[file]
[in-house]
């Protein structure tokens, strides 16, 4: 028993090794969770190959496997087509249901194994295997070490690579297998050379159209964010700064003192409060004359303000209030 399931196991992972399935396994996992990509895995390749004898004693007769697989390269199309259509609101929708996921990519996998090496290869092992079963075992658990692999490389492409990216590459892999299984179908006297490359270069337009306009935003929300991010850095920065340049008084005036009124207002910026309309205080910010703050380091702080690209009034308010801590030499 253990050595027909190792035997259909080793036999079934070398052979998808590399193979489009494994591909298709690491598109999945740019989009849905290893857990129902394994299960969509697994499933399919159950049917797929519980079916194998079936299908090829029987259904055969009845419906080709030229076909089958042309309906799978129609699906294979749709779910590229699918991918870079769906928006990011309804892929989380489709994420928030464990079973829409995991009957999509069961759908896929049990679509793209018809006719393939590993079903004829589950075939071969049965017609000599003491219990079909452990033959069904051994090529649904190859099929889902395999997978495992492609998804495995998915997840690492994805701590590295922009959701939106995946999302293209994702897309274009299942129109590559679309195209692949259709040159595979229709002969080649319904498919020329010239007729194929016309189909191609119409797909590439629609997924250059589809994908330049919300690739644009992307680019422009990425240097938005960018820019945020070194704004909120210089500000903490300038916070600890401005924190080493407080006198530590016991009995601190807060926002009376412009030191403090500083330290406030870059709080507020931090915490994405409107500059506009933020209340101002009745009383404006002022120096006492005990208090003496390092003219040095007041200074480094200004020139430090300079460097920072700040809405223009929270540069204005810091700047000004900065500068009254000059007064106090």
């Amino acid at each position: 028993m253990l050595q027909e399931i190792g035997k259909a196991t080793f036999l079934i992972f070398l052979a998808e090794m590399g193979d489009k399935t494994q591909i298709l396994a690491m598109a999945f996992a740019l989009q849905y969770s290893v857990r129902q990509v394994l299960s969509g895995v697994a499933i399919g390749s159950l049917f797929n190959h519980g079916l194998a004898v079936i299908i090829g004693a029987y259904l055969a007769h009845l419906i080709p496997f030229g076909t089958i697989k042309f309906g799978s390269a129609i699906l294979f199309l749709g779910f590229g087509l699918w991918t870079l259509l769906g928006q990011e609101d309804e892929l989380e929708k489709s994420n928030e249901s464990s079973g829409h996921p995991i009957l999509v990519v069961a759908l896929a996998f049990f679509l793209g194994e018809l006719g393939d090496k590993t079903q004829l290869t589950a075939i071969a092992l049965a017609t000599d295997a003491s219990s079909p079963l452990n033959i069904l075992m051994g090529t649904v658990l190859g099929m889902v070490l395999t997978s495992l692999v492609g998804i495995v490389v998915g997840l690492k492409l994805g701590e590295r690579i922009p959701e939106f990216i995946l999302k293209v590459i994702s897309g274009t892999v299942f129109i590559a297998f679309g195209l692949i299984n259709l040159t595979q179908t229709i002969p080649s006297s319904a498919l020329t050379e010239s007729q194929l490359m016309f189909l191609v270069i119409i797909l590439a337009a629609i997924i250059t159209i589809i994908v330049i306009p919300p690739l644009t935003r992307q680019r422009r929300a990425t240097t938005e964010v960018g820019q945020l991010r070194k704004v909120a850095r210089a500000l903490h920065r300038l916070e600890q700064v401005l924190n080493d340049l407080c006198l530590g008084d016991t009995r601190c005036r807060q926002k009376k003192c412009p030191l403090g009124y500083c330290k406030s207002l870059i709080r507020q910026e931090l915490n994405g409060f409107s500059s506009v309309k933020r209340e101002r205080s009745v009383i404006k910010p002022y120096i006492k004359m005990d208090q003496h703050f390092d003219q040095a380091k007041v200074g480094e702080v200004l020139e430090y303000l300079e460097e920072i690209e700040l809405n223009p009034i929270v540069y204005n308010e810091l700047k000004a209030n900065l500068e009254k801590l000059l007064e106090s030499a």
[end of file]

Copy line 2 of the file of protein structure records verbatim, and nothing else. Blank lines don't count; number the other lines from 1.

């Protein structure tokens, strides 16, 4: 028993090794969770190959496997087509249901194994295997070490690579297998050379159209964010700064003192409060004359303000209030 399931196991992972399935396994996992990509895995390749004898004693007769697989390269199309259509609101929708996921990519996998090496290869092992079963075992658990692999490389492409990216590459892999299984179908006297490359270069337009306009935003929300991010850095920065340049008084005036009124207002910026309309205080910010703050380091702080690209009034308010801590030499 253990050595027909190792035997259909080793036999079934070398052979998808590399193979489009494994591909298709690491598109999945740019989009849905290893857990129902394994299960969509697994499933399919159950049917797929519980079916194998079936299908090829029987259904055969009845419906080709030229076909089958042309309906799978129609699906294979749709779910590229699918991918870079769906928006990011309804892929989380489709994420928030464990079973829409995991009957999509069961759908896929049990679509793209018809006719393939590993079903004829589950075939071969049965017609000599003491219990079909452990033959069904051994090529649904190859099929889902395999997978495992492609998804495995998915997840690492994805701590590295922009959701939106995946999302293209994702897309274009299942129109590559679309195209692949259709040159595979229709002969080649319904498919020329010239007729194929016309189909191609119409797909590439629609997924250059589809994908330049919300690739644009992307680019422009990425240097938005960018820019945020070194704004909120210089500000903490300038916070600890401005924190080493407080006198530590016991009995601190807060926002009376412009030191403090500083330290406030870059709080507020931090915490994405409107500059506009933020209340101002009745009383404006002022120096006492005990208090003496390092003219040095007041200074480094200004020139430090300079460097920072700040809405223009929270540069204005810091700047000004900065500068009254000059007064106090």